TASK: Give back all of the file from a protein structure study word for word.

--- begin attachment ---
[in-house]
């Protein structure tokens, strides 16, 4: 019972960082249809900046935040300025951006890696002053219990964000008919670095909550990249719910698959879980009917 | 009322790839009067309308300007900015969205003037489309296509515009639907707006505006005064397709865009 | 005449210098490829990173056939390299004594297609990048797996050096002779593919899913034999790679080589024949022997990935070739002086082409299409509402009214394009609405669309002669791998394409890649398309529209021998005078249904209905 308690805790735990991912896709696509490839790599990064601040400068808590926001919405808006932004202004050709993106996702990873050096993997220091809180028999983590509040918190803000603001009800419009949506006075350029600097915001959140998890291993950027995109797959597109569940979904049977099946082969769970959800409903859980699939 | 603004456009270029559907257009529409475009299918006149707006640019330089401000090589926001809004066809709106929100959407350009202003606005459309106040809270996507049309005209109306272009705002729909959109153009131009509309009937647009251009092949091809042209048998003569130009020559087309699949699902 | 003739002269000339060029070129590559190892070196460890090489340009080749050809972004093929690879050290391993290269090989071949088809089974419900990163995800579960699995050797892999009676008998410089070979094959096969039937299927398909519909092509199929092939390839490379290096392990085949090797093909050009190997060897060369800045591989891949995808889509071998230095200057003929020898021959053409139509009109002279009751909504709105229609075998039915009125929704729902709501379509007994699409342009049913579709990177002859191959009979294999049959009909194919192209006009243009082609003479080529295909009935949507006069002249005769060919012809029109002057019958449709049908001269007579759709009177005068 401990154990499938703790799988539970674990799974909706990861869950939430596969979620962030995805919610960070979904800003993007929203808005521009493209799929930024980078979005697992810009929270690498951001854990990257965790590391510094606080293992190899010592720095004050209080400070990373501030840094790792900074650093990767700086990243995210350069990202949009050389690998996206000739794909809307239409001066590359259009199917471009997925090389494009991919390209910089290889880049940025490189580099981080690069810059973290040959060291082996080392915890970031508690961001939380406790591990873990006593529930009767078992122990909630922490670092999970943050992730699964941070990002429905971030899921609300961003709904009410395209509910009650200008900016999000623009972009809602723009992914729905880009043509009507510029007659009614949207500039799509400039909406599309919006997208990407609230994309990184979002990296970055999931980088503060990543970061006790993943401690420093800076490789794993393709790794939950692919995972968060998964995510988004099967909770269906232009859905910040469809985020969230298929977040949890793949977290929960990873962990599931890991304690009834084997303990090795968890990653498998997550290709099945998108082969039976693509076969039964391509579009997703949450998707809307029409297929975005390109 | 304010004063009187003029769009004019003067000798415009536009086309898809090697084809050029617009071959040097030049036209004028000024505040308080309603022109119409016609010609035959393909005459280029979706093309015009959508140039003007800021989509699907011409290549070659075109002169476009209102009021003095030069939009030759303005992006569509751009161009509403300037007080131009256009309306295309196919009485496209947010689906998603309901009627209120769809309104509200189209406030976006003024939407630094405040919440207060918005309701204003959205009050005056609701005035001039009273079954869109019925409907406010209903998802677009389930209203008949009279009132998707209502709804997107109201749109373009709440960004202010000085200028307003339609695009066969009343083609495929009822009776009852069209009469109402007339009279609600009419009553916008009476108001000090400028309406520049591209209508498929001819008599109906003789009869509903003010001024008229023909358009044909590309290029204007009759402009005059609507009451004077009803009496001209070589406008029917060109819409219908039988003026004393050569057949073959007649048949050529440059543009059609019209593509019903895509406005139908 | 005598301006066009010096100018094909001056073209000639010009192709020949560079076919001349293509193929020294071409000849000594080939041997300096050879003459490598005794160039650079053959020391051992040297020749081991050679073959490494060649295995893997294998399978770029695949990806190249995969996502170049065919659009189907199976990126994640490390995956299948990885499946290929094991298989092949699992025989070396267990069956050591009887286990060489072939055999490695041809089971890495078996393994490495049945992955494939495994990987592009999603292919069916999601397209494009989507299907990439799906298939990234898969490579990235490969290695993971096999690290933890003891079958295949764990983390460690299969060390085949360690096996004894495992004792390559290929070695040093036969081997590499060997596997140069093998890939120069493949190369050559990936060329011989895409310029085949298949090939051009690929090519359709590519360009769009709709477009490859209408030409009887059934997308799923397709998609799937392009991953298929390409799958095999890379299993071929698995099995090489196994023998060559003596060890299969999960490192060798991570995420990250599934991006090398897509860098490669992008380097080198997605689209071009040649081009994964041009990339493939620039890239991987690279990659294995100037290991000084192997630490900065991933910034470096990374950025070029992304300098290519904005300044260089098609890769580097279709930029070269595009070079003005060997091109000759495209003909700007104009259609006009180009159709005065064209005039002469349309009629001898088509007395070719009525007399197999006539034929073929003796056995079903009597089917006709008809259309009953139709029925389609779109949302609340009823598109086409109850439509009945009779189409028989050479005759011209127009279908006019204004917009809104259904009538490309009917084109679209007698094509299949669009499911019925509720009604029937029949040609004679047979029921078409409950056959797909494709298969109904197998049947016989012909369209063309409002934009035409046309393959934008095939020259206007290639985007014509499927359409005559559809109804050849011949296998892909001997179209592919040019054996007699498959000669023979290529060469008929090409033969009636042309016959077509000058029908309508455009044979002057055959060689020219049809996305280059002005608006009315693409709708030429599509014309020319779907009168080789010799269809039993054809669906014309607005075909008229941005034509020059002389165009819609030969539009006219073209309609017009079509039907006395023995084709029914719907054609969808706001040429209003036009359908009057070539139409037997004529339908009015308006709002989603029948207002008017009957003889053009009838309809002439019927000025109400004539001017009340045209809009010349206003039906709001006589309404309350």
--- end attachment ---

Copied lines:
[in-house]
């Protein structure tokens, strides 16, 4: 019972960082249809900046935040300025951006890696002053219990964000008919670095909550990249719910698959879980009917 | 009322790839009067309308300007900015969205003037489309296509515009639907707006505006005064397709865009 | 005449210098490829990173056939390299004594297609990048797996050096002779593919899913034999790679080589024949022997990935070739002086082409299409509402009214394009609405669309002669791998394409890649398309529209021998005078249904209905 308690805790735990991912896709696509490839790599990064601040400068808590926001919405808006932004202004050709993106996702990873050096993997220091809180028999983590509040918190803000603001009800419009949506006075350029600097915001959140998890291993950027995109797959597109569940979904049977099946082969769970959800409903859980699939 | 603004456009270029559907257009529409475009299918006149707006640019330089401000090589926001809004066809709106929100959407350009202003606005459309106040809270996507049309005209109306272009705002729909959109153009131009509309009937647009251009092949091809042209048998003569130009020559087309699949699902 | 003739002269000339060029070129590559190892070196460890090489340009080749050809972004093929690879050290391993290269090989071949088809089974419900990163995800579960699995050797892999009676008998410089070979094959096969039937299927398909519909092509199929092939390839490379290096392990085949090797093909050009190997060897060369800045591989891949995808889509071998230095200057003929020898021959053409139509009109002279009751909504709105229609075998039915009125929704729902709501379509007994699409342009049913579709990177002859191959009979294999049959009909194919192209006009243009082609003479080529295909009935949507006069002249005769060919012809029109002057019958449709049908001269007579759709009177005068 401990154990499938703790799988539970674990799974909706990861869950939430596969979620962030995805919610960070979904800003993007929203808005521009493209799929930024980078979005697992810009929270690498951001854990990257965790590391510094606080293992190899010592720095004050209080400070990373501030840094790792900074650093990767700086990243995210350069990202949009050389690998996206000739794909809307239409001066590359259009199917471009997925090389494009991919390209910089290889880049940025490189580099981080690069810059973290040959060291082996080392915890970031508690961001939380406790591990873990006593529930009767078992122990909630922490670092999970943050992730699964941070990002429905971030899921609300961003709904009410395209509910009650200008900016999000623009972009809602723009992914729905880009043509009507510029007659009614949207500039799509400039909406599309919006997208990407609230994309990184979002990296970055999931980088503060990543970061006790993943401690420093800076490789794993393709790794939950692919995972968060998964995510988004099967909770269906232009859905910040469809985020969230298929977040949890793949977290929960990873962990599931890991304690009834084997303990090795968890990653498998997550290709099945998108082969039976693509076969039964391509579009997703949450998707809307029409297929975005390109 | 304010004063009187003029769009004019003067000798415009536009086309898809090697084809050029617009071959040097030049036209004028000024505040308080309603022109119409016609010609035959393909005459280029979706093309015009959508140039003007800021989509699907011409290549070659075109002169476009209102009021003095030069939009030759303005992006569509751009161009509403300037007080131009256009309306295309196919009485496209947010689906998603309901009627209120769809309104509200189209406030976006003024939407630094405040919440207060918005309701204003959205009050005056609701005035001039009273079954869109019925409907406010209903998802677009389930209203008949009279009132998707209502709804997107109201749109373009709440960004202010000085200028307003339609695009066969009343083609495929009822009776009852069209009469109402007339009279609600009419009553916008009476108001000090400028309406520049591209209508498929001819008599109906003789009869509903003010001024008229023909358009044909590309290029204007009759402009005059609507009451004077009803009496001209070589406008029917060109819409219908039988003026004393050569057949073959007649048949050529440059543009059609019209593509019903895509406005139908 | 005598301006066009010096100018094909001056073209000639010009192709020949560079076919001349293509193929020294071409000849000594080939041997300096050879003459490598005794160039650079053959020391051992040297020749081991050679073959490494060649295995893997294998399978770029695949990806190249995969996502170049065919659009189907199976990126994640490390995956299948990885499946290929094991298989092949699992025989070396267990069956050591009887286990060489072939055999490695041809089971890495078996393994490495049945992955494939495994990987592009999603292919069916999601397209494009989507299907990439799906298939990234898969490579990235490969290695993971096999690290933890003891079958295949764990983390460690299969060390085949360690096996004894495992004792390559290929070695040093036969081997590499060997596997140069093998890939120069493949190369050559990936060329011989895409310029085949298949090939051009690929090519359709590519360009769009709709477009490859209408030409009887059934997308799923397709998609799937392009991953298929390409799958095999890379299993071929698995099995090489196994023998060559003596060890299969999960490192060798991570995420990250599934991006090398897509860098490669992008380097080198997605689209071009040649081009994964041009990339493939620039890239991987690279990659294995100037290991000084192997630490900065991933910034470096990374950025070029992304300098290519904005300044260089098609890769580097279709930029070269595009070079003005060997091109000759495209003909700007104009259609006009180009159709005065064209005039002469349309009629001898088509007395070719009525007399197999006539034929073929003796056995079903009597089917006709008809259309009953139709029925389609779109949302609340009823598109086409109850439509009945009779189409028989050479005759011209127009279908006019204004917009809104259904009538490309009917084109679209007698094509299949669009499911019925509720009604029937029949040609004679047979029921078409409950056959797909494709298969109904197998049947016989012909369209063309409002934009035409046309393959934008095939020259206007290639985007014509499927359409005559559809109804050849011949296998892909001997179209592919040019054996007699498959000669023979290529060469008929090409033969009636042309016959077509000058029908309508455009044979002057055959060689020219049809996305280059002005608006009315693409709708030429599509014309020319779907009168080789010799269809039993054809669906014309607005075909008229941005034509020059002389165009819609030969539009006219073209309609017009079509039907006395023995084709029914719907054609969808706001040429209003036009359908009057070539139409037997004529339908009015308006709002989603029948207002008017009957003889053009009838309809002439019927000025109400004539001017009340045209809009010349206003039906709001006589309404309350």